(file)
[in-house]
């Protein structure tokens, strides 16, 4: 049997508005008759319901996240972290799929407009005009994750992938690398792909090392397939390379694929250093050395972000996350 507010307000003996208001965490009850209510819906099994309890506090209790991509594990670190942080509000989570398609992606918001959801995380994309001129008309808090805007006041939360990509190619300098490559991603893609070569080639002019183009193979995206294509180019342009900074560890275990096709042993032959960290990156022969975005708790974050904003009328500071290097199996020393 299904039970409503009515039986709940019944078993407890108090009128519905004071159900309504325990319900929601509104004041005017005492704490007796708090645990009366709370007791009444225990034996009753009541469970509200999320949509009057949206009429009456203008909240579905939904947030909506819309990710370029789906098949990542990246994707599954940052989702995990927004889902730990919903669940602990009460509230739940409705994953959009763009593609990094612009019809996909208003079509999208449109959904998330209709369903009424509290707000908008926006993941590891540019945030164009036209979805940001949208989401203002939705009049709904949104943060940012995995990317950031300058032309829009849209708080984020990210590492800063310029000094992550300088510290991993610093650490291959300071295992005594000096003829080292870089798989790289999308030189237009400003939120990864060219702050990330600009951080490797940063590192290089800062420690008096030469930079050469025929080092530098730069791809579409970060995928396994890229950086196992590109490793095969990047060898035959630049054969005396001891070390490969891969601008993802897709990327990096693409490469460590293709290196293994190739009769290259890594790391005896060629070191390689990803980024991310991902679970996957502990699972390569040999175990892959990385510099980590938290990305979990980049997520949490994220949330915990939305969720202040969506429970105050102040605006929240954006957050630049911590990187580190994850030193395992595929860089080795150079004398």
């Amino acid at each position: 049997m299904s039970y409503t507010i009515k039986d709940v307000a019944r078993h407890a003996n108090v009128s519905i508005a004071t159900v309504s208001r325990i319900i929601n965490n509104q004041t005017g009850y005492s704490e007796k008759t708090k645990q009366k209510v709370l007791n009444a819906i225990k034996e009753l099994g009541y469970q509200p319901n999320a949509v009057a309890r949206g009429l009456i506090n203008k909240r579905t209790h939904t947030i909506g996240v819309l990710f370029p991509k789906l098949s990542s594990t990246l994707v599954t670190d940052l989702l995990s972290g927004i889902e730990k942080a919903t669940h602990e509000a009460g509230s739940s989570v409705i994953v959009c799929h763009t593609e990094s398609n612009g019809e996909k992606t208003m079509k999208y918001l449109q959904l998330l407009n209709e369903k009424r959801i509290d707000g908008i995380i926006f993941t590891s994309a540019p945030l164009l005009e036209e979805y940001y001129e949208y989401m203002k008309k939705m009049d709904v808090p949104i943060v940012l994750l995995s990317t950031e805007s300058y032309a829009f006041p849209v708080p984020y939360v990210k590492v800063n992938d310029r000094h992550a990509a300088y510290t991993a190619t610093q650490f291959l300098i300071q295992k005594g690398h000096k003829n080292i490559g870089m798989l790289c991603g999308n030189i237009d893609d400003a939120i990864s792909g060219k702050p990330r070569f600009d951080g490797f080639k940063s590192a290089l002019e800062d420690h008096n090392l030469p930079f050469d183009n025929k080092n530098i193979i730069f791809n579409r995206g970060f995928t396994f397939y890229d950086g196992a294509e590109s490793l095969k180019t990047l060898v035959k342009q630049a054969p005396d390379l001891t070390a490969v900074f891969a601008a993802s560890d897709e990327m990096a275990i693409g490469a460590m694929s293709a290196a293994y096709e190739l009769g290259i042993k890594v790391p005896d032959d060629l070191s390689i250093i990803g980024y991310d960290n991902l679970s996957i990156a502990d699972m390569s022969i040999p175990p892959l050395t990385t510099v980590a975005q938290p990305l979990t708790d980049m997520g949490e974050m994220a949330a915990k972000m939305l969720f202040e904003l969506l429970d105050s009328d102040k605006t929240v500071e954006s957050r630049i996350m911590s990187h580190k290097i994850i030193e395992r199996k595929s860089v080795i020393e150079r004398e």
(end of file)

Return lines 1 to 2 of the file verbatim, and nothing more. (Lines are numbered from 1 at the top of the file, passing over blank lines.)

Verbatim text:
[in-house]
């Protein structure tokens, strides 16, 4: 049997508005008759319901996240972290799929407009005009994750992938690398792909090392397939390379694929250093050395972000996350 507010307000003996208001965490009850209510819906099994309890506090209790991509594990670190942080509000989570398609992606918001959801995380994309001129008309808090805007006041939360990509190619300098490559991603893609070569080639002019183009193979995206294509180019342009900074560890275990096709042993032959960290990156022969975005708790974050904003009328500071290097199996020393 299904039970409503009515039986709940019944078993407890108090009128519905004071159900309504325990319900929601509104004041005017005492704490007796708090645990009366709370007791009444225990034996009753009541469970509200999320949509009057949206009429009456203008909240579905939904947030909506819309990710370029789906098949990542990246994707599954940052989702995990927004889902730990919903669940602990009460509230739940409705994953959009763009593609990094612009019809996909208003079509999208449109959904998330209709369903009424509290707000908008926006993941590891540019945030164009036209979805940001949208989401203002939705009049709904949104943060940012995995990317950031300058032309829009849209708080984020990210590492800063310029000094992550300088510290991993610093650490291959300071295992005594000096003829080292870089798989790289999308030189237009400003939120990864060219702050990330600009951080490797940063590192290089800062420690008096030469930079050469025929080092530098730069791809579409970060995928396994890229950086196992590109490793095969990047060898035959630049054969005396001891070390490969891969601008993802897709990327990096693409490469460590293709290196293994190739009769290259890594790391005896060629070191390689990803980024991310991902679970996957502990699972390569040999175990892959990385510099980590938290990305979990980049997520949490994220949330915990939305969720202040969506429970105050102040605006929240954006957050630049911590990187580190994850030193395992595929860089080795150079004398």